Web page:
Clashes erupt near Damascus airport in wake of car bombing

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Syrian warplanes and artillery hit targets near Damascus airport following a bloody day of attacks in the capital that killed dozens and struck deep into President Assad’s seat of power.

There were no immediate reports of casualties from yesterday’s shelling, which targeted the towns of Beit Sahm and Shebaa.

Clashes in rebel strongholds of Daraya and Moadamiyeh were reported by the Britain-based Syrian Observatory for Human Rights and the Local Co-ordination Committees.

Recent rebel advances in the Damascus suburbs, combined with bombings and three straight days of mortar attacks, mark the most sustained challenge of the civil war for control of Bashar Assad’s powerbase.

Syrian state media said a car bombing on Thursday in the heart of Damascus was a suicide attack that killed 53 civilians and wounded more than 200, including children. Anti-regime activists put the death toll at 61, which would make it the deadliest Damascus bombing of the revolt.

The main opposition group, the Syrian National Coalition, condemned the attack without accusing any specific group of carrying it out. It did, however, suggest that the regime allowed foreign terror groups to operate in Syria.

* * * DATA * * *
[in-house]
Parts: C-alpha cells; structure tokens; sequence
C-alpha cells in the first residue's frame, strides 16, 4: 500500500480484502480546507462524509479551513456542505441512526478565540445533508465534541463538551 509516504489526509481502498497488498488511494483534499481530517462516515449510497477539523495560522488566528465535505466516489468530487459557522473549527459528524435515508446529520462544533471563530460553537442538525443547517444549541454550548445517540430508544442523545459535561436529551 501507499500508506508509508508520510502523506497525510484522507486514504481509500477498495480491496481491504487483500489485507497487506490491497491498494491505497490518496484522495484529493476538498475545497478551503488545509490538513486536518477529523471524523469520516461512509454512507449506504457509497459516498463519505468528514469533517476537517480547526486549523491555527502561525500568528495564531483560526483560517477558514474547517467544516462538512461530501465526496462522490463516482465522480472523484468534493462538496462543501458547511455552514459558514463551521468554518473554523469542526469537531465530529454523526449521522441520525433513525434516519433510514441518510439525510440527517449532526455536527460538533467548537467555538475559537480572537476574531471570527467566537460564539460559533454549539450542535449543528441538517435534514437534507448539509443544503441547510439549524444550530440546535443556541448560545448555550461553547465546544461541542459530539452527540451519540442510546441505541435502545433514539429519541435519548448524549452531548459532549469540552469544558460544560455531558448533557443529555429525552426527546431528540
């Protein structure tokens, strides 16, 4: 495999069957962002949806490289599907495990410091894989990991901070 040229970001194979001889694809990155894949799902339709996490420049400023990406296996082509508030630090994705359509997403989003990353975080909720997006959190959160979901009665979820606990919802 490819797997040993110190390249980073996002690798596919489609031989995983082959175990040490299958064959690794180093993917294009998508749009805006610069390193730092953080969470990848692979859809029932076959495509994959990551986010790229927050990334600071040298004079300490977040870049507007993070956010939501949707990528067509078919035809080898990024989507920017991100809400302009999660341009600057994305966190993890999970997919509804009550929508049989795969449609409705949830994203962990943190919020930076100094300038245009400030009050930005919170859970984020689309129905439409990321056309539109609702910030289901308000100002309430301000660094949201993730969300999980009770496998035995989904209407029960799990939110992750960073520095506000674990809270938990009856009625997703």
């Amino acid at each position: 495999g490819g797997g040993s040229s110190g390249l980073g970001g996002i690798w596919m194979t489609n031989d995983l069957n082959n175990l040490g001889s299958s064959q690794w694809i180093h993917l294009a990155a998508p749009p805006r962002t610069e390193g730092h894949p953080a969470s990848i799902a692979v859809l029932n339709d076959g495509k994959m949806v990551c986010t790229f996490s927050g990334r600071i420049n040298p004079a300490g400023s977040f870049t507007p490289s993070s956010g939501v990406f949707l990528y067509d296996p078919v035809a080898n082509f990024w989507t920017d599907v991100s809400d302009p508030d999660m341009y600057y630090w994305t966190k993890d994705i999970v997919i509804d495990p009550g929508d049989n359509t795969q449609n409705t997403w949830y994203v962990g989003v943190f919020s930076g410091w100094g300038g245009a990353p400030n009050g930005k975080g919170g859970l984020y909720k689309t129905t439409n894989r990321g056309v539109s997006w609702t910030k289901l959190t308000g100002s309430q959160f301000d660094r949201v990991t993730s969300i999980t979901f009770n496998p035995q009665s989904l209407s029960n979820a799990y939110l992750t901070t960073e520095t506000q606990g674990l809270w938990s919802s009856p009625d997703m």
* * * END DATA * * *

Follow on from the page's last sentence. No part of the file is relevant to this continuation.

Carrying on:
“The terrorist Assad regime bears the most responsibility for all the crimes that happen in the homeland because it has opened the doors to those with different agendas to enter Syria and harm its stability so it can hide behind this and use it as an excuse to justify its crimes,” the group said.

There was no immediate claim of responsibility for the attack, but suspicion is likely to fall on one of the most extreme of Syria’s myriad rebel factions, Jabhat al-Nusra, which is linked to al-Qaida. The group has claimed similar previous bombings against regime targets.

The Syrian National Coalition said it would welcome US and Russian mediation to negotiate a peace deal to end the country’s civil war but insisted it would not allow Mr Assad or members of his security services to participate in the talks.